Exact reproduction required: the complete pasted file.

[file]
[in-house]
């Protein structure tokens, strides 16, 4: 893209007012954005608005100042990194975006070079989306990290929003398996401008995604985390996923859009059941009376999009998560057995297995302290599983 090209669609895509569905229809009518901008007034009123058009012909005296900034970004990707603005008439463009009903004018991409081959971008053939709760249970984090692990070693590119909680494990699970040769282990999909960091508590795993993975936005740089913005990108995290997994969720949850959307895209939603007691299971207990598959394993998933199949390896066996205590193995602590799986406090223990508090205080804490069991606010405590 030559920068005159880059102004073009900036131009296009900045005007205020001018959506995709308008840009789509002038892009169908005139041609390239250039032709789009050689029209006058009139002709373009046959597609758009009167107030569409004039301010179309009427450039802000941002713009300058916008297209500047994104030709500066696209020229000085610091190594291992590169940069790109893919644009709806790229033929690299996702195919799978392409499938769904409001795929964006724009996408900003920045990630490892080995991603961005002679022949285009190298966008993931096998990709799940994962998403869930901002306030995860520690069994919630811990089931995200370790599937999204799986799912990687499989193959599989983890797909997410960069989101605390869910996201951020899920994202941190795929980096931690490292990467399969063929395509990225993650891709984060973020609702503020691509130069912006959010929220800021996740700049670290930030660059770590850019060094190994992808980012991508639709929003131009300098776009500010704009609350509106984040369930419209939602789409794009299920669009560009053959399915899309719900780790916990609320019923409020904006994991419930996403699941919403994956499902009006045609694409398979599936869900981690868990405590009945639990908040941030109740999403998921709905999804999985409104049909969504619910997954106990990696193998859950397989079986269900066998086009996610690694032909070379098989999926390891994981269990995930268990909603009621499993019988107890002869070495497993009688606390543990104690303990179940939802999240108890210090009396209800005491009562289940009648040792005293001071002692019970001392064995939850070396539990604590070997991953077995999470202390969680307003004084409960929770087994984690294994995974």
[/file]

[in-house]
């Protein structure tokens, strides 16, 4: 893209007012954005608005100042990194975006070079989306990290929003398996401008995604985390996923859009059941009376999009998560057995297995302290599983 090209669609895509569905229809009518901008007034009123058009012909005296900034970004990707603005008439463009009903004018991409081959971008053939709760249970984090692990070693590119909680494990699970040769282990999909960091508590795993993975936005740089913005990108995290997994969720949850959307895209939603007691299971207990598959394993998933199949390896066996205590193995602590799986406090223990508090205080804490069991606010405590 030559920068005159880059102004073009900036131009296009900045005007205020001018959506995709308008840009789509002038892009169908005139041609390239250039032709789009050689029209006058009139002709373009046959597609758009009167107030569409004039301010179309009427450039802000941002713009300058916008297209500047994104030709500066696209020229000085610091190594291992590169940069790109893919644009709806790229033929690299996702195919799978392409499938769904409001795929964006724009996408900003920045990630490892080995991603961005002679022949285009190298966008993931096998990709799940994962998403869930901002306030995860520690069994919630811990089931995200370790599937999204799986799912990687499989193959599989983890797909997410960069989101605390869910996201951020899920994202941190795929980096931690490292990467399969063929395509990225993650891709984060973020609702503020691509130069912006959010929220800021996740700049670290930030660059770590850019060094190994992808980012991508639709929003131009300098776009500010704009609350509106984040369930419209939602789409794009299920669009560009053959399915899309719900780790916990609320019923409020904006994991419930996403699941919403994956499902009006045609694409398979599936869900981690868990405590009945639990908040941030109740999403998921709905999804999985409104049909969504619910997954106990990696193998859950397989079986269900066998086009996610690694032909070379098989999926390891994981269990995930268990909603009621499993019988107890002869070495497993009688606390543990104690303990179940939802999240108890210090009396209800005491009562289940009648040792005293001071002692019970001392064995939850070396539990604590070997991953077995999470202390969680307003004084409960929770087994984690294994995974």